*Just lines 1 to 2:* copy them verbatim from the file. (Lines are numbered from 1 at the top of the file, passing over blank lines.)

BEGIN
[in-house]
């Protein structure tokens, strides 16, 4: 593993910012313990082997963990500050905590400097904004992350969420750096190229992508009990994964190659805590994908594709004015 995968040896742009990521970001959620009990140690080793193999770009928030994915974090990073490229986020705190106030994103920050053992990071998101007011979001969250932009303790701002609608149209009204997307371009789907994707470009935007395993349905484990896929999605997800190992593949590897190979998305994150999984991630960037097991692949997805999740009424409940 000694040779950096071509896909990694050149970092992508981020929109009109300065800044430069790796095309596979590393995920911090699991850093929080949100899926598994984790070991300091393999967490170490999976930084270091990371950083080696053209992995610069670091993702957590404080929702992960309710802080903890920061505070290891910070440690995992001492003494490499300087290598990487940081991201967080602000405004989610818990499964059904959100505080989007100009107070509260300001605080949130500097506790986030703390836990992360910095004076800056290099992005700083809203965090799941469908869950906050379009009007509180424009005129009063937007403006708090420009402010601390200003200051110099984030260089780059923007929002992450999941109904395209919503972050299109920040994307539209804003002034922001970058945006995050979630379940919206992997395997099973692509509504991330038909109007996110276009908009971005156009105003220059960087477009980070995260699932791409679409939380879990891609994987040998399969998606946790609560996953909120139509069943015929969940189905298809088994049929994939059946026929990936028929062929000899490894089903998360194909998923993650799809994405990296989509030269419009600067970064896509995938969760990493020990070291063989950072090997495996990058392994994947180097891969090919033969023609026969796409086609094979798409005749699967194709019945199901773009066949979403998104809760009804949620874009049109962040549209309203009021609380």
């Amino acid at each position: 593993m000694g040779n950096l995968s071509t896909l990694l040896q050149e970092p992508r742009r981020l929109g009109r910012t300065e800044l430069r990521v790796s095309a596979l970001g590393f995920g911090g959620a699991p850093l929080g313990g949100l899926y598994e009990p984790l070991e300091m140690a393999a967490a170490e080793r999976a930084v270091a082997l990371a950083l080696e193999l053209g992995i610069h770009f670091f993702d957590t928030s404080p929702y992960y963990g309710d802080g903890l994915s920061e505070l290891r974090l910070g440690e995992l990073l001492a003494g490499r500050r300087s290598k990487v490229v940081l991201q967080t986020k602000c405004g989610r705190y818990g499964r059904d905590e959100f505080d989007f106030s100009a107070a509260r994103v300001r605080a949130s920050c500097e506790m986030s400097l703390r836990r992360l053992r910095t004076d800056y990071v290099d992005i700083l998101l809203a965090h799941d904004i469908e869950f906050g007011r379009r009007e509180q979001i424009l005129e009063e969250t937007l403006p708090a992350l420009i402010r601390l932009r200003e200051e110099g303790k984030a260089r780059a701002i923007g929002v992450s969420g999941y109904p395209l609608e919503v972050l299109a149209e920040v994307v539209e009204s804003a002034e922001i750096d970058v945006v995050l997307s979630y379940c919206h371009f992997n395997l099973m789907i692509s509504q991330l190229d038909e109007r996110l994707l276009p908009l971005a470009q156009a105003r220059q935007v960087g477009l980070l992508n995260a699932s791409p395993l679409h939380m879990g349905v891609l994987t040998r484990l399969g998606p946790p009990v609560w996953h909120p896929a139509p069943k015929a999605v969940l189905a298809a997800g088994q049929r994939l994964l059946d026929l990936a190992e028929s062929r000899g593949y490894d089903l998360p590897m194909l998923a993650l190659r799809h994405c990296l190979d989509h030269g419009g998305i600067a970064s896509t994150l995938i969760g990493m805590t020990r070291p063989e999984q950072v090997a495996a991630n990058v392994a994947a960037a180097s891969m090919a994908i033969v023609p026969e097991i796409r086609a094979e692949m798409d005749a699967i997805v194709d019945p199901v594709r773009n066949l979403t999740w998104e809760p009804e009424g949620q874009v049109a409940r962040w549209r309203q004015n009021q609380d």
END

[in-house]
């Protein structure tokens, strides 16, 4: 593993910012313990082997963990500050905590400097904004992350969420750096190229992508009990994964190659805590994908594709004015 995968040896742009990521970001959620009990140690080793193999770009928030994915974090990073490229986020705190106030994103920050053992990071998101007011979001969250932009303790701002609608149209009204997307371009789907994707470009935007395993349905484990896929999605997800190992593949590897190979998305994150999984991630960037097991692949997805999740009424409940 000694040779950096071509896909990694050149970092992508981020929109009109300065800044430069790796095309596979590393995920911090699991850093929080949100899926598994984790070991300091393999967490170490999976930084270091990371950083080696053209992995610069670091993702957590404080929702992960309710802080903890920061505070290891910070440690995992001492003494490499300087290598990487940081991201967080602000405004989610818990499964059904959100505080989007100009107070509260300001605080949130500097506790986030703390836990992360910095004076800056290099992005700083809203965090799941469908869950906050379009009007509180424009005129009063937007403006708090420009402010601390200003200051110099984030260089780059923007929002992450999941109904395209919503972050299109920040994307539209804003002034922001970058945006995050979630379940919206992997395997099973692509509504991330038909109007996110276009908009971005156009105003220059960087477009980070995260699932791409679409939380879990891609994987040998399969998606946790609560996953909120139509069943015929969940189905298809088994049929994939059946026929990936028929062929000899490894089903998360194909998923993650799809994405990296989509030269419009600067970064896509995938969760990493020990070291063989950072090997495996990058392994994947180097891969090919033969023609026969796409086609094979798409005749699967194709019945199901773009066949979403998104809760009804949620874009049109962040549209309203009021609380």